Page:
The late Dr. Zbig "Grand Chessboard" Brzezinski for some time dispensed wisdom as an oracle of US foreign policy, side by side with the perennial Henry Kissinger – who, in vast swathes of the Global South, is regarded as nothing but a war criminal.
Brzezinski never achieved the same notoriety. At best he claimed bragging rights for giving the USSR its own Vietnam in Afghanistan – by facilitating the internationalization of Jihad Inc., with all its dire, subsequent consequences.
Over the years, it was always amusing to follow the heights Dr. Zbig would reach with his Russophobia. But then, slowly but surely, he was forced to revise his great expectations. And finally he must have been truly horrified that his perennial Mackinder-style geopolitical fears came to pass – beyond the wildest nightmares.
Not only Washington had prevented the emergence of a "peer competitor" in Eurasia, but the competitor is now configured as a strategic partnership between Russia and China.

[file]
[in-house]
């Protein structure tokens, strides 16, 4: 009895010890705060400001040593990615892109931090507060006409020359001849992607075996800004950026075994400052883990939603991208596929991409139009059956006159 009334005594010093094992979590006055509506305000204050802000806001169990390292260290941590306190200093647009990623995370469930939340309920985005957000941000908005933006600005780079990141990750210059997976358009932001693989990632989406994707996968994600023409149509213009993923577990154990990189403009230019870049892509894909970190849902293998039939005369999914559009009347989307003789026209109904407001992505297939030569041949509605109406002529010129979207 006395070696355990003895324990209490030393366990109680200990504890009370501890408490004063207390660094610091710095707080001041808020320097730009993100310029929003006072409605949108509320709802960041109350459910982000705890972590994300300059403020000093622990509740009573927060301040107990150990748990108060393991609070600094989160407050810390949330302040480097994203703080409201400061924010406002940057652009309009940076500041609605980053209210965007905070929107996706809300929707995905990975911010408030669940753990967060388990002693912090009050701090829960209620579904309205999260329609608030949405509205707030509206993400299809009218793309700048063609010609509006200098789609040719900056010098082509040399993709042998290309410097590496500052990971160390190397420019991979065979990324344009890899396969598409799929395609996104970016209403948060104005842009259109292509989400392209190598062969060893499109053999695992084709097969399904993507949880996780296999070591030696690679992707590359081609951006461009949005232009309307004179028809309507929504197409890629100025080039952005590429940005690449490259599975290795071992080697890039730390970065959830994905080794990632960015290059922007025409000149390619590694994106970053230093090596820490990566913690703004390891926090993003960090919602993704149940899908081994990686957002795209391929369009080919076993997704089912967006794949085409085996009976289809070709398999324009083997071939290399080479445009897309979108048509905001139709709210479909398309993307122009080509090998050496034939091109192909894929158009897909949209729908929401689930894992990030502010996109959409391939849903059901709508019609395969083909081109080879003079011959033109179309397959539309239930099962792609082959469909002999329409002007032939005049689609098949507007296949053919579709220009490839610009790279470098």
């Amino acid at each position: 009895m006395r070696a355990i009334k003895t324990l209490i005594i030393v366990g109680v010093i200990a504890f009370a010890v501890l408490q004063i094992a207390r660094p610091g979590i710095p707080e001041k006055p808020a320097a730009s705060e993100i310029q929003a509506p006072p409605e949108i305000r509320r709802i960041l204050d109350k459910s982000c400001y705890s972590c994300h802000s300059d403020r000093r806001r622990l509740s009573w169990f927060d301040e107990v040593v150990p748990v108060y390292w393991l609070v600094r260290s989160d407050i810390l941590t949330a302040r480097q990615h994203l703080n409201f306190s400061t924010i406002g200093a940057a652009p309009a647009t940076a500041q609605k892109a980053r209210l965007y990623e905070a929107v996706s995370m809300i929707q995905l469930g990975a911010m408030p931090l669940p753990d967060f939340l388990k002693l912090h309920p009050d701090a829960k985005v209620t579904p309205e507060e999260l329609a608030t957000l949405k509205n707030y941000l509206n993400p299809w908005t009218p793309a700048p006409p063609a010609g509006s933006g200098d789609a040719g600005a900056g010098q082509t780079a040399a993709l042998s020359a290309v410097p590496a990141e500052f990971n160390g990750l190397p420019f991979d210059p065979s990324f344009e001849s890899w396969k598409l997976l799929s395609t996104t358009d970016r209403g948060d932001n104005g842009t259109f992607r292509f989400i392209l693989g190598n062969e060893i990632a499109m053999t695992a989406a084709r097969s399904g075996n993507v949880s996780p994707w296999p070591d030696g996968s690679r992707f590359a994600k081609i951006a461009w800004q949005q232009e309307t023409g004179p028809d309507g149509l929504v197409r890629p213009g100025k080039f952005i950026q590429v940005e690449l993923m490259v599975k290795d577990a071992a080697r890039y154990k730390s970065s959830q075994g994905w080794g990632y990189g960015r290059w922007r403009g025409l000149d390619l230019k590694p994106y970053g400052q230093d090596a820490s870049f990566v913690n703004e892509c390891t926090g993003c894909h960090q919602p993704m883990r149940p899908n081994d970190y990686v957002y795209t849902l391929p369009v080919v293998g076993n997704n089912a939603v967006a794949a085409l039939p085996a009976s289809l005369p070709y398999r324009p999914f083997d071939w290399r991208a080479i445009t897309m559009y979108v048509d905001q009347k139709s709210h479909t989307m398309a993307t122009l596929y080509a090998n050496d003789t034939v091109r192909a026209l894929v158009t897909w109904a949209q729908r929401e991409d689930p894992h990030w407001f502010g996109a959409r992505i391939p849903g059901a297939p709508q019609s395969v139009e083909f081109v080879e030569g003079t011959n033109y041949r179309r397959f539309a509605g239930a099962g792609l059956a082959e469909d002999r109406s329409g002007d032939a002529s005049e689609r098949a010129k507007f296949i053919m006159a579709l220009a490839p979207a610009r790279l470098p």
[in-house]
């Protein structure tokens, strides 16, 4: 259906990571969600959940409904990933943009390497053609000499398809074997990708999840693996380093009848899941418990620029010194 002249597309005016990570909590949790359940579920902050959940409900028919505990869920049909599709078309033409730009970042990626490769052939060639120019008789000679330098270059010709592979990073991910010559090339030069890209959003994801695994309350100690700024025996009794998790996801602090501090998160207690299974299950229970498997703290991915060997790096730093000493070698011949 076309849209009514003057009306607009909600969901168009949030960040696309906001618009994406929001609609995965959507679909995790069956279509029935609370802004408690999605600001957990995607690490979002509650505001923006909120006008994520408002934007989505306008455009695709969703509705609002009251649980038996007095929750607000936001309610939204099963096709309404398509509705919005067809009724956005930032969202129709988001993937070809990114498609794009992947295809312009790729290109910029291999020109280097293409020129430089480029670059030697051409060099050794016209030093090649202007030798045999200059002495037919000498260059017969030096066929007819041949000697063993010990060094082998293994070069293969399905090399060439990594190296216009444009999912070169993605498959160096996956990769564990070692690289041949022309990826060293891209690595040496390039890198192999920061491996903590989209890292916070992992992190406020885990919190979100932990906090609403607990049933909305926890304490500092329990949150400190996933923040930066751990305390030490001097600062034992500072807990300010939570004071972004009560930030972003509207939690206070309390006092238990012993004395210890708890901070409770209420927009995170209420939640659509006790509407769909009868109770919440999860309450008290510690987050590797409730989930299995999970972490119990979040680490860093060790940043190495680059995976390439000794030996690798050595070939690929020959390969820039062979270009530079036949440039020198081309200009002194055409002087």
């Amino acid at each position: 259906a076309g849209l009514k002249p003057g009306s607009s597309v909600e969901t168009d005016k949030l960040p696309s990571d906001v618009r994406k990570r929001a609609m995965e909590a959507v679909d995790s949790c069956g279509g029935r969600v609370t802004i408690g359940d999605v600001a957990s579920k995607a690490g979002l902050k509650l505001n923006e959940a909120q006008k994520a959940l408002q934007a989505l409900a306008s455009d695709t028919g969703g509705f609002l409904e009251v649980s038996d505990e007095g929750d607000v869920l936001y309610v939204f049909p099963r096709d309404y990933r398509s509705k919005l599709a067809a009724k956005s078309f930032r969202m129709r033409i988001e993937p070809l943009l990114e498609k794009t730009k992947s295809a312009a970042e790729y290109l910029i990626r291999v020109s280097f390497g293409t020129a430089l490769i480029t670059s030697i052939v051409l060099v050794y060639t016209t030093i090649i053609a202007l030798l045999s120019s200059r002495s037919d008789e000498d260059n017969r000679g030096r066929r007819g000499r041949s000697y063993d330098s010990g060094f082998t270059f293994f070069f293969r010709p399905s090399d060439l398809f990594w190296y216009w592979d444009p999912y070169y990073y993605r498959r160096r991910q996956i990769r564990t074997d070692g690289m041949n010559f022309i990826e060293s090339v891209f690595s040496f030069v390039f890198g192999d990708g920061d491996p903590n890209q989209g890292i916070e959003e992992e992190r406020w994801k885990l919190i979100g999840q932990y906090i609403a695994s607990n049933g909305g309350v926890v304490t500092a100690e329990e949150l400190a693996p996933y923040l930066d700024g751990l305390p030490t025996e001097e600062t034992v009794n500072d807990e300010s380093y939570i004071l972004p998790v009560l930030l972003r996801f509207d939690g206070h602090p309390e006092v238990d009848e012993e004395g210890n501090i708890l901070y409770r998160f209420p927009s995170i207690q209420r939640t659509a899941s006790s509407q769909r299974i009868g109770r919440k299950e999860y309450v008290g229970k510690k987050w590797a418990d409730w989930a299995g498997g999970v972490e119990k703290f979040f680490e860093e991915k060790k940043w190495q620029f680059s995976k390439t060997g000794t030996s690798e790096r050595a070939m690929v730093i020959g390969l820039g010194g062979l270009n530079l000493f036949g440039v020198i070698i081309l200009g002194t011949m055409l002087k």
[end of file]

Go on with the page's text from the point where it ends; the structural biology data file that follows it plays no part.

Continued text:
Dr. Zbig was not exactly versed in Chinese matters. His misreading of China may be found in his classic A Geostrategy for Eurasia published in – where else – Foreign Affairs in 1997:
Although China is emerging as a regionally dominant power, it is not likely to become a global one for a long time. The conventional wisdom that China will be the next global power is breeding paranoia outside China while fostering megalomania in China. It is far from certain that China's explosive growth rates can be maintained for the next two decades. In fact, continued long-term growth at the current rates would require an unusually felicitous mix of national leadership, political tranquility, social discipline, high savings, massive inflows of foreign investment, and regional stability. A prolonged combination of all of these factors is unlikely.